Interface design recommendations for computerised clinical audit and feedback: Hybrid usability evidence from a research-led system

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Abstract

Background Audit and Feedback (A&F) is a widely used quality improvement technique that measures clinicians’ clinical performance and reports it back to them. Computerised A&F (e-A&F) system interfaces may consist of four key components: (1) Summaries of clinical performance; (2) Patient lists; (3) Patient-level data; (4) Recommended actions. There is a lack of evidence regarding how to best design e-A&F interfaces; establishing such evidence is key to maximising usability, and in turn improving patient safety. Aim To evaluate the usability of a novel theoretically-informed and research-led e-A&F system for primary care (the Performance Improvement plaN GeneratoR: PINGR). Objectives (1) Describe PINGR’s design, rationale and theoretical basis; (2) Identify usability issues with PINGR; (3) Understand how these issues may interfere with the cognitive goals of end-users; (4) Translate the issues into recommendations for the user-centred design of e-A&F systems. Methods Eight experienced health system evaluators performed a usability inspection using an innovative hybrid approach consisting of five stages: (1) Development of representative user tasks, Goals, and Actions; (2) Combining Heuristic Evaluation and Cognitive Walkthrough methods into a single protocol to identify usability issues; (3) Consolidation of issues; (4) Severity rating of consolidated issues; (5) Analysis of issues according to usability heuristics, interface components, and Goal-Action structure. Results A final list of 47 issues were categorised into 8 heuristic themes. The most error-prone heuristics were ‘Consistency and standards’ (13 usability issues; 28% of the total) and ‘Match between system and real world’ (n = 10, 21%). The recommended actions component of the PINGR interface had the most usability issues (n = 21, 45%), followed by patient-level data (n = 5, 11%), patient lists (n = 4, 9%), and summaries of clinical performance (n = 4, 9%). The most error-prone Actions across all user Goals were: (1) Patient selection from a list; (2) Data identification from a figure (both population-level and patient-level); (3) Disagreement with a system recommendation. Conclusions By contextualising our findings within the wider literature on health information system usability, we provide recommendations for the design of e-A&F system interfaces relating to their four key components, in addition to how they may be integrated within a system.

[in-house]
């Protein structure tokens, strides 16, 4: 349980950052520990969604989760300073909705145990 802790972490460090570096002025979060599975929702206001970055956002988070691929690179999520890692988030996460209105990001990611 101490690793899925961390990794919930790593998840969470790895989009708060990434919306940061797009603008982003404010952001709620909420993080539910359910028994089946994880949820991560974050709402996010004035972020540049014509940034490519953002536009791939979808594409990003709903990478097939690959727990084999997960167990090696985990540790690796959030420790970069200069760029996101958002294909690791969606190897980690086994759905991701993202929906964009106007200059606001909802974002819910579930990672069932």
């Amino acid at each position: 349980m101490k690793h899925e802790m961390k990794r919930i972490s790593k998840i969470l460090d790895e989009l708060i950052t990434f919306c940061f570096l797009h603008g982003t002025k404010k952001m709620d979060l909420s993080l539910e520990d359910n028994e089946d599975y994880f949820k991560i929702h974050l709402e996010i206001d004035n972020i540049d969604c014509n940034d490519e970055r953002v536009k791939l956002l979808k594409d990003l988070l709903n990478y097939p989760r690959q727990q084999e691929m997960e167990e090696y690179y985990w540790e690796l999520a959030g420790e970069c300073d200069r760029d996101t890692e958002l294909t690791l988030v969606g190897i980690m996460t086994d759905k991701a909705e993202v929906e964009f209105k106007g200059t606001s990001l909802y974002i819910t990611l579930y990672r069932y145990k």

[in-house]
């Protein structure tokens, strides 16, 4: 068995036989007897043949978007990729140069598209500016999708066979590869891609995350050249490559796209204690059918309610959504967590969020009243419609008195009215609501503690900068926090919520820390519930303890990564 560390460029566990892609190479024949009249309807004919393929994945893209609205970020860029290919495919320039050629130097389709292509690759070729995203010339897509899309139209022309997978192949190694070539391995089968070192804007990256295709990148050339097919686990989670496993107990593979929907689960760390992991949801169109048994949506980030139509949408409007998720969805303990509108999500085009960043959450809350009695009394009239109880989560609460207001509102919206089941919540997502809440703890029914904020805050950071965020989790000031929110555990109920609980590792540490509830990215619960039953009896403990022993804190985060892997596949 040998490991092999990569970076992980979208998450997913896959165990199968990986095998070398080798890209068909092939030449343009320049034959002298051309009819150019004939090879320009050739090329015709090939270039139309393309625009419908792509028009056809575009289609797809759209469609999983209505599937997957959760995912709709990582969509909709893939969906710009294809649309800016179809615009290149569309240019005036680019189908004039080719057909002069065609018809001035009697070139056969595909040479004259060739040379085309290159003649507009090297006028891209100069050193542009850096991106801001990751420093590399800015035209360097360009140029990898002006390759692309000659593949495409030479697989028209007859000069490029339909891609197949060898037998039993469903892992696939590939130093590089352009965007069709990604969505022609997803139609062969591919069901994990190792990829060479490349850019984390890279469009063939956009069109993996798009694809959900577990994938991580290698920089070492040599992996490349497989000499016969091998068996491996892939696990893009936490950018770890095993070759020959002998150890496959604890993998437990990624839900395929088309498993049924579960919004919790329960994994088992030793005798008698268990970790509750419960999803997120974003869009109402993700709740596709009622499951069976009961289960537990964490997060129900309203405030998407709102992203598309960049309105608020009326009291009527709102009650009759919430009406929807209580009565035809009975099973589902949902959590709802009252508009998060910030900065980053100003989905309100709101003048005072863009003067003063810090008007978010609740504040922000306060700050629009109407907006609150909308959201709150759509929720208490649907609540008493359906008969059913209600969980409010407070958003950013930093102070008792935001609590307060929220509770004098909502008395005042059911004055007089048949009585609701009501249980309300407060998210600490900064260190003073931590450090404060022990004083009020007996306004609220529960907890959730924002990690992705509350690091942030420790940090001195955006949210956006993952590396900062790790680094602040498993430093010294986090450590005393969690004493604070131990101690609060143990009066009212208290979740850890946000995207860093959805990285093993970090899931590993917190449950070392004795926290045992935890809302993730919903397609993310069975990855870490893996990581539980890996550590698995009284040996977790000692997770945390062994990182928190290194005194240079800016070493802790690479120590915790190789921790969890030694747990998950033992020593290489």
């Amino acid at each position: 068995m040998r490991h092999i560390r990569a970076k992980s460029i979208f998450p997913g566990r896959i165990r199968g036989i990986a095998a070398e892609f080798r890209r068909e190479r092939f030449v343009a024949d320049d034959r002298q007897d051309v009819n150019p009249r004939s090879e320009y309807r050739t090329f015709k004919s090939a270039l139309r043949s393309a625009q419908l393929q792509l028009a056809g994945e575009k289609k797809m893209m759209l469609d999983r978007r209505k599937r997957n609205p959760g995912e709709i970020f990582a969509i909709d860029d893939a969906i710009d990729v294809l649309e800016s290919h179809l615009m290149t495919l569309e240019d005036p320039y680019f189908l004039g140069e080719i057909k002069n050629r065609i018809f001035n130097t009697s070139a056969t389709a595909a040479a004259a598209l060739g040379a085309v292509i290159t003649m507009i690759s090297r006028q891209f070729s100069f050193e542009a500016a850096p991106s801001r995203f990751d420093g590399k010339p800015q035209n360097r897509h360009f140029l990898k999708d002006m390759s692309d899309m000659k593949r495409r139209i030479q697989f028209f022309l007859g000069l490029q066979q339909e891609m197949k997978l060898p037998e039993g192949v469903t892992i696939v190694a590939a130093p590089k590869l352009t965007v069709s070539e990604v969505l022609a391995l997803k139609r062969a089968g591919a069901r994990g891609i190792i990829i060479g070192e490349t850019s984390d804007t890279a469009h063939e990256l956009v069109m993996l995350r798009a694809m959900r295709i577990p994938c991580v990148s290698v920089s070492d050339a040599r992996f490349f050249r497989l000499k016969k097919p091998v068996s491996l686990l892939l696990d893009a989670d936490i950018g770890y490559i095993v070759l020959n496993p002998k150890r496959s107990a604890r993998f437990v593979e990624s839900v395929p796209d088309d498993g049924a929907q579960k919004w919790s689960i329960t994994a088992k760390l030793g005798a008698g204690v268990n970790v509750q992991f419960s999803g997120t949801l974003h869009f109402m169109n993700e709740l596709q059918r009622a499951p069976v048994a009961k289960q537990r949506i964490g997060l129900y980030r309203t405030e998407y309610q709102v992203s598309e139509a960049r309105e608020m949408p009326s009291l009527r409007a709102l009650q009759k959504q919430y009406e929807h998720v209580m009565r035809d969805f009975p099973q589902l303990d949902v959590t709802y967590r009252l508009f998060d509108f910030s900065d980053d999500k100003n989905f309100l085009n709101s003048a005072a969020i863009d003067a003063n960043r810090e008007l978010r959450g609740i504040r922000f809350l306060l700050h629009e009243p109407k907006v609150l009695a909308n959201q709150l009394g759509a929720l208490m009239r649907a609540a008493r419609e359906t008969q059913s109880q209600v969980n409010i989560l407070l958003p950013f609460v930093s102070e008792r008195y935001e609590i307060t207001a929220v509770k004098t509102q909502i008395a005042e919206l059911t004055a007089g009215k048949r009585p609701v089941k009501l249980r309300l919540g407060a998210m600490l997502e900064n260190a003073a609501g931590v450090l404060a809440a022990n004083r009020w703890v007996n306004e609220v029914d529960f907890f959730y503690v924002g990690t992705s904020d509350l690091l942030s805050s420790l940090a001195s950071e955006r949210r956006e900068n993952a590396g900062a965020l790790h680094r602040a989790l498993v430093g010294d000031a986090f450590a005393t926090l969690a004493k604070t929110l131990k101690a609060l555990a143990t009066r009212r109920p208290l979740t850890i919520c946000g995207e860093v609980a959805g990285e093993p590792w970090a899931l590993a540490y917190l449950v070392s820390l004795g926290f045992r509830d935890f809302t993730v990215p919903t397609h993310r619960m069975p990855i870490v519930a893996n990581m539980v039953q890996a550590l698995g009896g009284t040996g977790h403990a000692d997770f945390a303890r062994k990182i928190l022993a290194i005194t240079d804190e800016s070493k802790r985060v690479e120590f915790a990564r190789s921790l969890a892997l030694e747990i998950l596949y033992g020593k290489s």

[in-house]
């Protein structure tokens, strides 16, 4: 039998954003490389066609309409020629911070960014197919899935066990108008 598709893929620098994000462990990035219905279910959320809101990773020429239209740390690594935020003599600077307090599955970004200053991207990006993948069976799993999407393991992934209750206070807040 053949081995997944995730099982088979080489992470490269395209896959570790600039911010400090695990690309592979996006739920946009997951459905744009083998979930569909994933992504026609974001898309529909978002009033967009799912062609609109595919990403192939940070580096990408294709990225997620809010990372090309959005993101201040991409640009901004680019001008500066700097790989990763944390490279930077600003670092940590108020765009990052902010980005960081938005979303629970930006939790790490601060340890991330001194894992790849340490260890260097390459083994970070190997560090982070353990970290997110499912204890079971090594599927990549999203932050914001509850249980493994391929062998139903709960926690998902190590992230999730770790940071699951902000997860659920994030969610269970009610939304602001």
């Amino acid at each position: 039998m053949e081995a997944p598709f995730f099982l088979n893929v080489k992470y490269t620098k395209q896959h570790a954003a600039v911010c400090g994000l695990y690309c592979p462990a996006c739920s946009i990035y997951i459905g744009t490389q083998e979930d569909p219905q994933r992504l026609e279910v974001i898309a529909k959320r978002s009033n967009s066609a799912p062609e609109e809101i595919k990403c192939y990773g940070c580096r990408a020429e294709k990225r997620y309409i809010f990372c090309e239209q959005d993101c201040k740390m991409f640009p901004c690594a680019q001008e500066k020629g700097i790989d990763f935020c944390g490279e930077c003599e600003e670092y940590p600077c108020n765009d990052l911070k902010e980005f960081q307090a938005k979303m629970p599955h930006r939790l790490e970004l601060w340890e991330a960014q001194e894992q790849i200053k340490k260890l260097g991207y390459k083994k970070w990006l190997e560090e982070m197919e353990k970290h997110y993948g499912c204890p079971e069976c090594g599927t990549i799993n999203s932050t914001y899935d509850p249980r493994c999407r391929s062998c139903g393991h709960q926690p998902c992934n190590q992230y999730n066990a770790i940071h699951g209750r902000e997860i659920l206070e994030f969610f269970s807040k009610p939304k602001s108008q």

Original languageEnglish
Pages (from-to)191–206
JournalInternational journal of medical informatics
Volume94
Early online date16 Jul 2016
DOIs
Publication statusPublished - Nov 2016

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